Job openings are at a record high — but only a small number of people are re-entering the jobs market.
The U.S. has added 850,000 new jobs in June in a good sign of health for a recovery economy. Yet the share of people in the labor force has been stagnant for the past year.
In June, the so-called labor-force participation rate was flat at 61.6% — the same as it was last October. A person is considered part of the labor force if they have a job or are looking for one.
The percentage of Hispanic or Latino people in the labor force was the highest among all groups at 65.5%. Asian-Americans were not far behind at 63.2%.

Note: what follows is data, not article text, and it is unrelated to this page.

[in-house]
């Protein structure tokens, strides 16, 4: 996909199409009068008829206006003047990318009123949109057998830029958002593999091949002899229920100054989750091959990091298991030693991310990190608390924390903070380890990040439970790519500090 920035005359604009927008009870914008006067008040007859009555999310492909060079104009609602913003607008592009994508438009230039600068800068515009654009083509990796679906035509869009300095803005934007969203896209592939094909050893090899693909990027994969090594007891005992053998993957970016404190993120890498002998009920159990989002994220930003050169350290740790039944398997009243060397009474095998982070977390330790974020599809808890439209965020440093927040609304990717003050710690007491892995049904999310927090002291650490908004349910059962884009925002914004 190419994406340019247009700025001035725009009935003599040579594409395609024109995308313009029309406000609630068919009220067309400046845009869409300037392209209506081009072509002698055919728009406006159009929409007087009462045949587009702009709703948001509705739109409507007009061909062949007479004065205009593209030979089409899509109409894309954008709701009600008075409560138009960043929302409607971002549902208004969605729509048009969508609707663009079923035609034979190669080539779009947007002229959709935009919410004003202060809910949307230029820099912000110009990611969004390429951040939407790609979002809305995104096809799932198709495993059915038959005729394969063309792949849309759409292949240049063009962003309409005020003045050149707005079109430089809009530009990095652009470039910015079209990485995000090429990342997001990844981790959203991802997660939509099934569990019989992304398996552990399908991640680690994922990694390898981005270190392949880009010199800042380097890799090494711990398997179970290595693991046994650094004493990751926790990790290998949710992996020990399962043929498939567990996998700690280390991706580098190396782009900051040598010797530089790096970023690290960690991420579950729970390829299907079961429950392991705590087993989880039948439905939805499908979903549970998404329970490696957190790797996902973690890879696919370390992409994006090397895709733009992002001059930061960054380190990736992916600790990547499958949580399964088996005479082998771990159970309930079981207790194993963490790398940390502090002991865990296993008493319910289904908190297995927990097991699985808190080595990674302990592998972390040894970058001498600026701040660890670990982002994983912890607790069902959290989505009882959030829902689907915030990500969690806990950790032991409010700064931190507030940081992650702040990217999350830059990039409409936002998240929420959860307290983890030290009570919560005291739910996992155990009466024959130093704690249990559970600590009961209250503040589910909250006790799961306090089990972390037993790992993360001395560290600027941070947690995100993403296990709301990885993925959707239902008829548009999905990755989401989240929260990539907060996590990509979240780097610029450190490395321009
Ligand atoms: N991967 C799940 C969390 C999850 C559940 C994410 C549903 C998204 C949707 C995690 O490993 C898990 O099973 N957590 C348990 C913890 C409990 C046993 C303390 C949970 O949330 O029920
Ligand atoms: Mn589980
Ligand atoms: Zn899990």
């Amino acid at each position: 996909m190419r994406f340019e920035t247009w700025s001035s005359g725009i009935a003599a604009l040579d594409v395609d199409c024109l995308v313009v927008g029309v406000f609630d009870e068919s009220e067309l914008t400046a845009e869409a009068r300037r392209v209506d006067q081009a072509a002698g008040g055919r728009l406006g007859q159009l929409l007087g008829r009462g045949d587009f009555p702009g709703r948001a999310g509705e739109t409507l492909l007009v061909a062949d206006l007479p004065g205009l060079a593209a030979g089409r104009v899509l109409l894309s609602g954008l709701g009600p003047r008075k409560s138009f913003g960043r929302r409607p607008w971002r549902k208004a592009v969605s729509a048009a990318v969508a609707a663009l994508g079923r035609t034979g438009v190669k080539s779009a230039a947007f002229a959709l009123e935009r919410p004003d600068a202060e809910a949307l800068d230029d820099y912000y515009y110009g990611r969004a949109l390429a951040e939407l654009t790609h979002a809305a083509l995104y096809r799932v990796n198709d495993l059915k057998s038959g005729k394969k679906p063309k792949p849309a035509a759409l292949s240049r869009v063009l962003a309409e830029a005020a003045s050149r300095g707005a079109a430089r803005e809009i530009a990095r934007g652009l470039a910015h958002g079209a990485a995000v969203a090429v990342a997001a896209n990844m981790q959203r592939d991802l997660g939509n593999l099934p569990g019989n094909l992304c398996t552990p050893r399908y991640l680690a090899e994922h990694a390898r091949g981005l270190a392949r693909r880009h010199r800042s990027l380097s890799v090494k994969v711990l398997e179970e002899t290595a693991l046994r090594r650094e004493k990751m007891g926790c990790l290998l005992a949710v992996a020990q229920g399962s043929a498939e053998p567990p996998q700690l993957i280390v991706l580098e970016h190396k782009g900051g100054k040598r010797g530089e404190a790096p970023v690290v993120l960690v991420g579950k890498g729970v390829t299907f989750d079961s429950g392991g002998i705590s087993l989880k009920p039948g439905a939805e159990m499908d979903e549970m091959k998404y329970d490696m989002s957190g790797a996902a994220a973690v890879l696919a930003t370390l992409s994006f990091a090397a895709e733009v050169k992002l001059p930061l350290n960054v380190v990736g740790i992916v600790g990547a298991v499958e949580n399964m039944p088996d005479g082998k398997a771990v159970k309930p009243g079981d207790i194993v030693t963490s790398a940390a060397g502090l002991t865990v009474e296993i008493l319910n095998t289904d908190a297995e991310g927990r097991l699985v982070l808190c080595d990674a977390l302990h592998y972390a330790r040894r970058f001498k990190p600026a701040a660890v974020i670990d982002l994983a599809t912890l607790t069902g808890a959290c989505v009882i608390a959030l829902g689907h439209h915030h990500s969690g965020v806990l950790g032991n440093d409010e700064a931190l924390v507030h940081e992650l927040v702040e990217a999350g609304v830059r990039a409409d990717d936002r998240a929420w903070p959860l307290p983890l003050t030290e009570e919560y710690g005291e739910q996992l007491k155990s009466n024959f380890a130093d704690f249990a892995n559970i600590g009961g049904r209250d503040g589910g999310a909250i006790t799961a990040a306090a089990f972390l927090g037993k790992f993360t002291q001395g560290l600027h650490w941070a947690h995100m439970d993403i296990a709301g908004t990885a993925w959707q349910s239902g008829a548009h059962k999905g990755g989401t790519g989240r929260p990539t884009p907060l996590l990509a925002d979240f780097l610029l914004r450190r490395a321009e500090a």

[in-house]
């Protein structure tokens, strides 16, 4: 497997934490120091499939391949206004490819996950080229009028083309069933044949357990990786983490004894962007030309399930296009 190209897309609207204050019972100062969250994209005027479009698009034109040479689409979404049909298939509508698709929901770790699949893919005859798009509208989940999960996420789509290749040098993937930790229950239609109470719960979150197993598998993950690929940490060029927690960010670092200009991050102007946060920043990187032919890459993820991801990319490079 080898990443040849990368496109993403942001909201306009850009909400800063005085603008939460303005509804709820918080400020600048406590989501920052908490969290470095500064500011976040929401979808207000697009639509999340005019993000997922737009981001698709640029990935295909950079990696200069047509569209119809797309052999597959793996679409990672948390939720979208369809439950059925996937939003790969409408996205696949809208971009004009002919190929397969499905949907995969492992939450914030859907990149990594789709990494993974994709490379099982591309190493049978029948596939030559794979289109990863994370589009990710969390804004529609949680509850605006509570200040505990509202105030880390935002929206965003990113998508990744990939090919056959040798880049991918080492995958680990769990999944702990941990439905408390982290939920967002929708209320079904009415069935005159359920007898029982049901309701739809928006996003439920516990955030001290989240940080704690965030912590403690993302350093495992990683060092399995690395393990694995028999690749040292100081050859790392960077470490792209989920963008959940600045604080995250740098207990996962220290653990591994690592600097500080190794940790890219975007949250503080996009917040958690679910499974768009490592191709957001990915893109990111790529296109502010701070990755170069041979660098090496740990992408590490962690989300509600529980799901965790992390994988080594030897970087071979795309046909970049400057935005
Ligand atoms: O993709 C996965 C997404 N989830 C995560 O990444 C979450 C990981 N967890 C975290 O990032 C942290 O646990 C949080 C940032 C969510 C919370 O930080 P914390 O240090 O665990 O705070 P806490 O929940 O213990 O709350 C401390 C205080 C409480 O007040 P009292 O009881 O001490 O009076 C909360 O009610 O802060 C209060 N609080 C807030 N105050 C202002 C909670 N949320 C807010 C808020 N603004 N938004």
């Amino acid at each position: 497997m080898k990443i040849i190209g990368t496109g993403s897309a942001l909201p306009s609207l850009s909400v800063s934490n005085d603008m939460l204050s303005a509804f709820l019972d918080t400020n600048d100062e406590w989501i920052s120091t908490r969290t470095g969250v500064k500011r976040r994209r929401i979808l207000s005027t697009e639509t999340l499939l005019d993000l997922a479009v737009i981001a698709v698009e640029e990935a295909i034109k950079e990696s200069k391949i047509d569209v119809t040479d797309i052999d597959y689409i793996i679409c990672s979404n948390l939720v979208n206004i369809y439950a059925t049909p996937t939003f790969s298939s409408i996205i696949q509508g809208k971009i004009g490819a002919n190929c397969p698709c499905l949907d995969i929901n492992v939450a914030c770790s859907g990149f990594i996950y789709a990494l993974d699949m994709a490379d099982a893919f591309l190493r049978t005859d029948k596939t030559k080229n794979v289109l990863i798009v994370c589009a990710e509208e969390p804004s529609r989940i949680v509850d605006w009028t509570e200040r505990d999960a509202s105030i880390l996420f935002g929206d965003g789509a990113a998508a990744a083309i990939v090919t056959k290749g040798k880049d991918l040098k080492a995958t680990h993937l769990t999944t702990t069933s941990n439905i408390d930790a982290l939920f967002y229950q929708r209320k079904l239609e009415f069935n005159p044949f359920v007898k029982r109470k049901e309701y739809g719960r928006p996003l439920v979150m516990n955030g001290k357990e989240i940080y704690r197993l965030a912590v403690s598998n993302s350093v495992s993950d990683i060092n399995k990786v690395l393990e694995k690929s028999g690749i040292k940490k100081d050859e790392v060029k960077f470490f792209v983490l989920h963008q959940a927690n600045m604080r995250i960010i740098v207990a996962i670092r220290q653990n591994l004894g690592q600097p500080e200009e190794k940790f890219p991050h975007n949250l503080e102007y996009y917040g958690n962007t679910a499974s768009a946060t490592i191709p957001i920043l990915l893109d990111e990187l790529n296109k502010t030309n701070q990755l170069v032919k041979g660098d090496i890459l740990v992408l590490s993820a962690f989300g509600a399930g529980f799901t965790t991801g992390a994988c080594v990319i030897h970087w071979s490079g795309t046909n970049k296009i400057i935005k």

The number of Blacks entering the labor force rose again in June and surpassed the participation rate of whites for the first time since 1972. Their rate of participation was 61.6% vs. 61.3% for whites.
The size of the labor force shriveled early in the pandemic and has been about 3% below average. At one point, the rate of labor-force participation fell to a 47-year low.
With federal unemployment benefits ending in September and with the reopening of more businesses and schools, some economists expect a larger group of people to return to work within the next few months.
It may take a year or two, though, before the size of the labor force returns to its pre-pandemic peak.
U.S. stock indexes set a round of closing records Friday, with the Dow Jones Industrial Average
the S&P 500 Index
and the Nasdaq Composite Index
all advancing ahead of the long July 4 holiday weekend.